Balancing Performance and Scalability with Elasticsearch Shards and Replicas

Analyzing the Impact of Shards and Replicas in Elasticsearch

Balancing Performance and Scalability
with Elasticsearch Shards and Replicas


The entire article is based on a Stack Overflow response about shards and replicas, and all credit goes to Javanna for providing an outstanding explanation.

The explanation is so simple that even if you have no idea what the hell shard and replica are, you should be able to grasp high-level notions within a few minutes.

It is simply an attempt to draw attention to folks who may want to recognize the distinction between Shards and Replicas without using jargon.

How is data dispersed throughout the shard?

When you download elasticsearch and start it up, you create an elasticsearch node that tries to join an existing cluster if available or creates a new one. Let's say you created your own new cluster with a single node, the one that you just started up. We have no data, therefore we need to create an index.

When you create an index (an index is automatically created when you index the first document as well) you can define how many shards it will be composed of. If you don't specify a number it will have the default number of shards: 5 primaries. What does it mean?

It means that elasticsearch will create 5 primary shards that will contain your data:

 ____    ____    ____    ____    ____
| 1  |  | 2  |  | 3  |  | 4  |  | 5  |
|____|  |____|  |____|  |____|  |____|

Every time you index a document, elasticsearch will decide which primary shard is supposed to hold that document and will index it there. Primary shards are not a copy of the data, they are the data! Having multiple shards does help take advantage of parallel processing on a single machine, but the whole point is that if we start another elasticsearch instance on the same cluster, the shards will be distributed in an even way over the cluster.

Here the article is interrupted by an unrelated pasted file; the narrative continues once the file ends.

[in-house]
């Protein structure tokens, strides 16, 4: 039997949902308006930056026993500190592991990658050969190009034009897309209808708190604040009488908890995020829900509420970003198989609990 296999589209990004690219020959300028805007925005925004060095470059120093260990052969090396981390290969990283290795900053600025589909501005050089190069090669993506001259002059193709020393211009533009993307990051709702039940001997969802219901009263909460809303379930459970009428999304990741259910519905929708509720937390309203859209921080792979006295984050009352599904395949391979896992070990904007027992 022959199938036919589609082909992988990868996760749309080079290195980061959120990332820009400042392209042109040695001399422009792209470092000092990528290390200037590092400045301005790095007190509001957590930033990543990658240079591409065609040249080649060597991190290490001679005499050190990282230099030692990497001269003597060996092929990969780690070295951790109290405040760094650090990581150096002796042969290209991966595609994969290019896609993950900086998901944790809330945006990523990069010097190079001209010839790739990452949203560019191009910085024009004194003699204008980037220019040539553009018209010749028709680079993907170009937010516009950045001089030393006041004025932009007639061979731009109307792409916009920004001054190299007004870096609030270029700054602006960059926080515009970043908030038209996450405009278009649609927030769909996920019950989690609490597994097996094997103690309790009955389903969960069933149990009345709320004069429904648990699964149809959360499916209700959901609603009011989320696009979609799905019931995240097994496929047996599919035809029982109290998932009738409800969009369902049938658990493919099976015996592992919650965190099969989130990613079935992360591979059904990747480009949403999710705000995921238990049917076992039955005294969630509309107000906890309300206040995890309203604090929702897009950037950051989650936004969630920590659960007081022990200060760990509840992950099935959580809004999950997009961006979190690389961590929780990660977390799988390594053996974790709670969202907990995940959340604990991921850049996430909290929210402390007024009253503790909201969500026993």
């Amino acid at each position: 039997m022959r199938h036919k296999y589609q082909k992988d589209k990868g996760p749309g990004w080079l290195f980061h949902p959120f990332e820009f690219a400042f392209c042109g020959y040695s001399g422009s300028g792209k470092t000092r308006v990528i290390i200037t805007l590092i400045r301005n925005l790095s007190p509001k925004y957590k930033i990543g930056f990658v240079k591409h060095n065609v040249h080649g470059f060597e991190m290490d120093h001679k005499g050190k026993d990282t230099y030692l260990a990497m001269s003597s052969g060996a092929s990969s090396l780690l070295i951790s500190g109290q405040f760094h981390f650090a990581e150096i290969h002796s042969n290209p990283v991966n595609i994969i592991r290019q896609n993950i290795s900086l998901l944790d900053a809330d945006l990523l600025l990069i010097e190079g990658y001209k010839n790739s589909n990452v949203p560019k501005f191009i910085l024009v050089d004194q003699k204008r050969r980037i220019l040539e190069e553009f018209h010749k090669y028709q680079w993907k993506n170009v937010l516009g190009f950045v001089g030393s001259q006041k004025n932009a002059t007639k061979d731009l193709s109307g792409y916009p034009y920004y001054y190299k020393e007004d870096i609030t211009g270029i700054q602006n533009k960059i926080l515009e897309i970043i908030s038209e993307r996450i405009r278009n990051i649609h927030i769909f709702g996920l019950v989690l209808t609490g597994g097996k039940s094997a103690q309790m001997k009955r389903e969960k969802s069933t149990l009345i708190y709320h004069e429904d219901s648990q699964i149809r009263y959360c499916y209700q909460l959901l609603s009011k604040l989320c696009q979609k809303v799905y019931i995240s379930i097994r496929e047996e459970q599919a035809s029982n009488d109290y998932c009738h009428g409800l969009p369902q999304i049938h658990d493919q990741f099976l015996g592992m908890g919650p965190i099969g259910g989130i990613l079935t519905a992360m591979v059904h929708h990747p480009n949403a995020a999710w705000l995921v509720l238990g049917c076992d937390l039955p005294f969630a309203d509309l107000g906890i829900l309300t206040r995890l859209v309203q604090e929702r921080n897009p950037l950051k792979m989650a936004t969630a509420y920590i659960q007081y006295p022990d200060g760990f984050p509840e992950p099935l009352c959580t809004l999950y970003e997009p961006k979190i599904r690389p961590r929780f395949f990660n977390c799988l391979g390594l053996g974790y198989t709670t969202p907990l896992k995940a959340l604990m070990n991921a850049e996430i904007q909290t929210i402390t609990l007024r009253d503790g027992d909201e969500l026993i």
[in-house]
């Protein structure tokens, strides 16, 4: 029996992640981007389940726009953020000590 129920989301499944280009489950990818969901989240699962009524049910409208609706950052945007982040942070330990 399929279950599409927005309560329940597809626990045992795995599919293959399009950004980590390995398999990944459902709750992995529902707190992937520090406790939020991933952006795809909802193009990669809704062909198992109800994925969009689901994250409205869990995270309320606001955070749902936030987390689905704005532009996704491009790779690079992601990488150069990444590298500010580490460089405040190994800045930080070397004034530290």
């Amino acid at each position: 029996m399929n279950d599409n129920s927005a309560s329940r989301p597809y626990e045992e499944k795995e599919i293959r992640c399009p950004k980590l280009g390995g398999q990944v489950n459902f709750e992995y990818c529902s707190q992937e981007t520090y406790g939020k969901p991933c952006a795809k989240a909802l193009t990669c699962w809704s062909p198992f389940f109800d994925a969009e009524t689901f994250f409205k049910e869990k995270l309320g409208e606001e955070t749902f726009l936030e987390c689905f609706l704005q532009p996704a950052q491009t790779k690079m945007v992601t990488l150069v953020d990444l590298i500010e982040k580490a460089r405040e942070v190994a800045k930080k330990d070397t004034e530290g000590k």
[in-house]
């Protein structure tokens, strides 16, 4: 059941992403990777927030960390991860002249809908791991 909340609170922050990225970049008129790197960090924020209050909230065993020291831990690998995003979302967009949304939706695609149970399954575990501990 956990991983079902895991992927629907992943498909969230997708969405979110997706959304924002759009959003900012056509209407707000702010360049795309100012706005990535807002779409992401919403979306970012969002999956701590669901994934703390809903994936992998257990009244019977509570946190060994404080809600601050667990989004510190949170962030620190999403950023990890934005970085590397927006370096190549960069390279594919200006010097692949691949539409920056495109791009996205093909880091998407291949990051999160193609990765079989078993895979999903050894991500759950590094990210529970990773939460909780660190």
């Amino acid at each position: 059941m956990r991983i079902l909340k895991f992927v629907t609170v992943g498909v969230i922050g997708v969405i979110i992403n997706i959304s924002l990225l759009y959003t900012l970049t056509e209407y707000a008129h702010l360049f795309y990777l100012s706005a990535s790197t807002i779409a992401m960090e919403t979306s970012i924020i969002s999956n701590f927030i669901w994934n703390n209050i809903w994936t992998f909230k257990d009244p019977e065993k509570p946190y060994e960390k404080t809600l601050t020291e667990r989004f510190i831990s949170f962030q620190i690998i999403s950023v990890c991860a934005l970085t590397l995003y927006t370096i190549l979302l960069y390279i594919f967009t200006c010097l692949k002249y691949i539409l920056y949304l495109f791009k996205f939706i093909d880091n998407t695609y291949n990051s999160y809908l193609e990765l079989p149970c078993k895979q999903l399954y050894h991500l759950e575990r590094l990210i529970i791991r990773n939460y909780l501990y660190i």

Node 1 will then hold for example only three shards:

 ____    ____    ____ 
| 1  |  | 2  |  | 3  |
|____|  |____|  |____|

Since the remaining two shards have been moved to the newly started node:

 ____    ____
| 4  |  | 5  |
|____|  |____|

Why does this happen? Because elasticsearch is a distributed search engine and this way you can make use of multiple nodes/machines to manage big amounts of data.

Every elasticsearch index is composed of at least one primary shard since that's where the data is stored. Every shard comes at a cost, though, therefore if you have a single node and no foreseeable growth, just stick with a single primary shard.

Why do we require a replica?

Another type of shard is a replica. The default is 1, meaning that every primary shard will be copied to another shard that will contain the same data. Replicas are used to increase search performance and for fail-over. A replica shard is never going to be allocated on the same node where the related primary is (it would pretty much be like putting a backup on the same disk as the original data).

Back to our example, with 1 replica we'll have the whole index on each node, since 2 replica shards will be allocated on the first node and they will contain exactly the same data as the primary shards on the second node:

 ____    ____    ____    ____    ____
| 1  |  | 2  |  | 3  |  | 4R |  | 5R |
|____|  |____|  |____|  |____|  |____|

Same for the second node, which will contain a copy of the primary shards on the first node:

 ____    ____    ____    ____    ____
| 1R |  | 2R |  | 3R |  | 4  |  | 5  |
|____|  |____|  |____|  |____|  |____|

With a setup like this, if a node goes down, you still have the whole index. The replica shards will automatically become primaries and the cluster will work properly despite the node failure, as follows:

 ____    ____    ____    ____    ____
| 1  |  | 2  |  | 3  |  | 4  |  | 5  |
|____|  |____|  |____|  |____|  |____|

Since you have "number_of_replicas":1, the replicas cannot be assigned anymore as they are never allocated on the same node where their primary is. That's why you'll have 5 unassigned shards, the replicas, and the cluster status will be YELLOW instead of GREEN. No data loss, but it could be better as some shards cannot be assigned.

As soon as the node that had left is backed up, it'll join the cluster again and the replicas will be assigned again. The existing shard on the second node can be loaded but they need to be synchronized with the other shards, as write operations most likely happened while the node was down. At the end of this operation, the cluster status will become GREEN.